Scandinavians tackle food waste
An environmentally-conscious app aims to save food
Michael Sandelson & Sarah Bostock
“Too Good To Go” was conceived by two Danes and a Norwegian. The company has signed up hundreds of restaurants in Denmark, where the idea has been in operation since October 2015, as well as in Germany and France. Four Norwegian establishments have recently joined the scheme: Akropolis in Stavanger, as well as Café Påfyll, Greasy Luncheon, and BA53 in Oslo.
Norwegians are positive to the idea, according to entrepreneur and company rep Stian Hånes, who was born in Bergen, Norway. The Scandinavian trio is also considering expanding to the UK, Spain, Australia, and China.
“Moreover, Norwegians deserve to be first movers on some things for once, instead of what normally happens in the case of London, for example,” Hånes tells The Foreigner. “They have a chance to show that they can do something environmentally-friendly.”
The app is designed to allow people to buy cheaper food at restaurants. The food that is either not sold before the establishments close, or cannot be saved until the next day, would normally be jettisoned. 700,000 tons of food is thrown out in Denmark each year, with 30,000 tons of that waste from restaurants, according to the Too Good To Go Company.
App users can choose a restaurant or allow the app’s GPS software to find the nearest place. It also provides a charitable option, which lets users pay for food that is then given to the homeless by volunteers.
Those who have ordered food are given a 100% biodegradable takeaway box made of sugarcane. This box, which must be picked up as close to the restaurant’s actual closing time as possible, can contain up to one kilogram of food—which corresponds to two kg of CO2 equivalents.
The average cost of a box full of food ordered is between DKK 20 and 40 when ordered and paid for via the app, or “from NOK 15 to 50” in Norway.
Norwegians waste 255,000 tons of edible food annually, it has been shown. This is equal to 250 million bananas and cucumbers.
The Foreigner talked with Arild Hermstad, head of Norwegian environmental organization Framtiden i våre hender (the Future in Our Hands) about the issue.
“We know that a lot of food is thrown away in Norway and that the amount of wastage is not very well-documented. We’re compiling figures as to how the level compares with other countries’, but we buy too much food in our part of the world,” he says.
And while people who live in rich countries typically can afford to purchase more food than they require, the problem in poor countries is adequate food distribution.
“I also think that consumers are victims of a huge food marketing campaign, and that food shops’ intelligent layout systems are designed for shoppers to grab more food than they need. It is estimated that every fifth carrier bag of food bought is wasted,” says Hermstad.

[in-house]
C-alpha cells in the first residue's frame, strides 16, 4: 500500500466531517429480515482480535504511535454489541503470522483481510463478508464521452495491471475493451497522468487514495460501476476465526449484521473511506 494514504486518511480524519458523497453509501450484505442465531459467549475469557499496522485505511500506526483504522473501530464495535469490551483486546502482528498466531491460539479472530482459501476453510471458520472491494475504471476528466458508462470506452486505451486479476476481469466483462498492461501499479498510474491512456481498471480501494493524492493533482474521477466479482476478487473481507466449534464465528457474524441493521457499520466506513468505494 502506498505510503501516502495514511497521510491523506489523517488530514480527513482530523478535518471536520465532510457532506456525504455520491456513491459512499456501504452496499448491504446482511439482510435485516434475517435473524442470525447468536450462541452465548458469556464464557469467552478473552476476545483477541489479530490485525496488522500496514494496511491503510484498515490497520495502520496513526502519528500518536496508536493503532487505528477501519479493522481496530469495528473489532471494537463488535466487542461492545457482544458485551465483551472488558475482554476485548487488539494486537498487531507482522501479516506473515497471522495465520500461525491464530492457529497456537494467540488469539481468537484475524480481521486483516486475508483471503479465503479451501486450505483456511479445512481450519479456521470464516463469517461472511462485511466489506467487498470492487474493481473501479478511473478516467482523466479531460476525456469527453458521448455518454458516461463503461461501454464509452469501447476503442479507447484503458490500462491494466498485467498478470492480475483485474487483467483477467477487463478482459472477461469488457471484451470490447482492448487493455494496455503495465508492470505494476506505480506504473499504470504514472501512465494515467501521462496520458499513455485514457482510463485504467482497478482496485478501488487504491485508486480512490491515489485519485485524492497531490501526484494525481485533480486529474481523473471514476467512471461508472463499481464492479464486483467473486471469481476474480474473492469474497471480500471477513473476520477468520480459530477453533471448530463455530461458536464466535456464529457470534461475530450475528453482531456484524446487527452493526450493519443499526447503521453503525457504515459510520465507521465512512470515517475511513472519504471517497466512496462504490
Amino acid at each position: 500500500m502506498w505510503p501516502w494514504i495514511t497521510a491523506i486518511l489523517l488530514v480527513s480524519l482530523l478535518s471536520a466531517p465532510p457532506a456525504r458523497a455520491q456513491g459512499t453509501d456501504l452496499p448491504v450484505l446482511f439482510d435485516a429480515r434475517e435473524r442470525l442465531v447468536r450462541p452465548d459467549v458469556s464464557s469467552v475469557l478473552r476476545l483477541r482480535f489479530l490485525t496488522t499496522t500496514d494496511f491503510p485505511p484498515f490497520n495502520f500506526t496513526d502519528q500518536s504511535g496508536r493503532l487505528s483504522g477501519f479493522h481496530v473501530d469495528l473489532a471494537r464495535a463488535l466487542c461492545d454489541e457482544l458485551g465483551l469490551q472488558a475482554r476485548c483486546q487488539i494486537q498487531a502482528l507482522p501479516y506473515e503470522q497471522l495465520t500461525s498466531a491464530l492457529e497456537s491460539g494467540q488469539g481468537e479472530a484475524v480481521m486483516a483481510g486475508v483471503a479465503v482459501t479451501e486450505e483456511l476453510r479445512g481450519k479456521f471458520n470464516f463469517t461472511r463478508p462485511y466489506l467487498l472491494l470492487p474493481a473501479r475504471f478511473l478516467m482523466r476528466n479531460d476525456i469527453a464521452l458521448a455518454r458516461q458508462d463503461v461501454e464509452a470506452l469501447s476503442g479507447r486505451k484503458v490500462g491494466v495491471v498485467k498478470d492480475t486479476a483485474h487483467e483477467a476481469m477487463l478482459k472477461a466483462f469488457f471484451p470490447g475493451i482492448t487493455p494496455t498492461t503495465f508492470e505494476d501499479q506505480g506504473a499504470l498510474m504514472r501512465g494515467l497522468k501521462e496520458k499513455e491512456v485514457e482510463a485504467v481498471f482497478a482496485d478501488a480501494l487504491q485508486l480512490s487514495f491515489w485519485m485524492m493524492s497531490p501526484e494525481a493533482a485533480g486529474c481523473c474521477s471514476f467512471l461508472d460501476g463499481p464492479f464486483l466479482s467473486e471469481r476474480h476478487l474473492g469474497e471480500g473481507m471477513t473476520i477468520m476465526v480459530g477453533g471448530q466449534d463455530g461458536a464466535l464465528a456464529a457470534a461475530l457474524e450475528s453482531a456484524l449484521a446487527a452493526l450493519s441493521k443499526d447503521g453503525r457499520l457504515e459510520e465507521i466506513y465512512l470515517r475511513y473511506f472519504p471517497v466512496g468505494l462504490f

The Future in Our Hands would like to do something about the issue: “We think that authorities must aim towards halving the amount of food that is thrown away within a period of ten years. They must also obligate food shops to reduce their own wastage, and introduce more stringent demands and fines to achieve this,” Hermstad remarks.
However, getting consumers to buy less is more of a challenge. “While clearance prices on foods should be better-regulated, we think that reflecting the environmental cost of food by higher pricing is a good idea,” proposes Hermstad.
People spend an average of 10 percent of their wages on food in Norway. Other solutions than increased prices might work better, he thinks: “It’s really about improved use by and best before labeling, as well as food shops selling smaller portions.”
Of the app initiative, he says, “it’s a marvelous move. It will also be exciting to see future developments regarding apps. Think, for example, if you’ve got excess, unopened food that you’d like to share with others in your neighborhood instead of throwing it away.”
The “Too Good To Go” app is currently funded mainly through sponsors and other financial firms. The company itself receives 10 kroner for each portion of fare sold.
Other current food redistribution methods in Norway include Matsentralen in Oslo, owned by five organizations: the Salvation Army (Frelsesarmeen), Norway’s Church City Mission (Kirkens bymisjon), diaconal and inter-denominational organization Blue Cross Norway (Blå Kors), a Pentecostal organization center called Pinsevennenes Evangeliesenter, and the International Organization of Good Templars’ Norway branch (IOGT Norge). The Salvation Army also conducts smaller initiatives in local communities.
It also appeared in the Feb. 12, 2016, issue of the Norwegian American Weekly. To subscribe, visit SUBSCRIBE or call us at (206) 784-4617.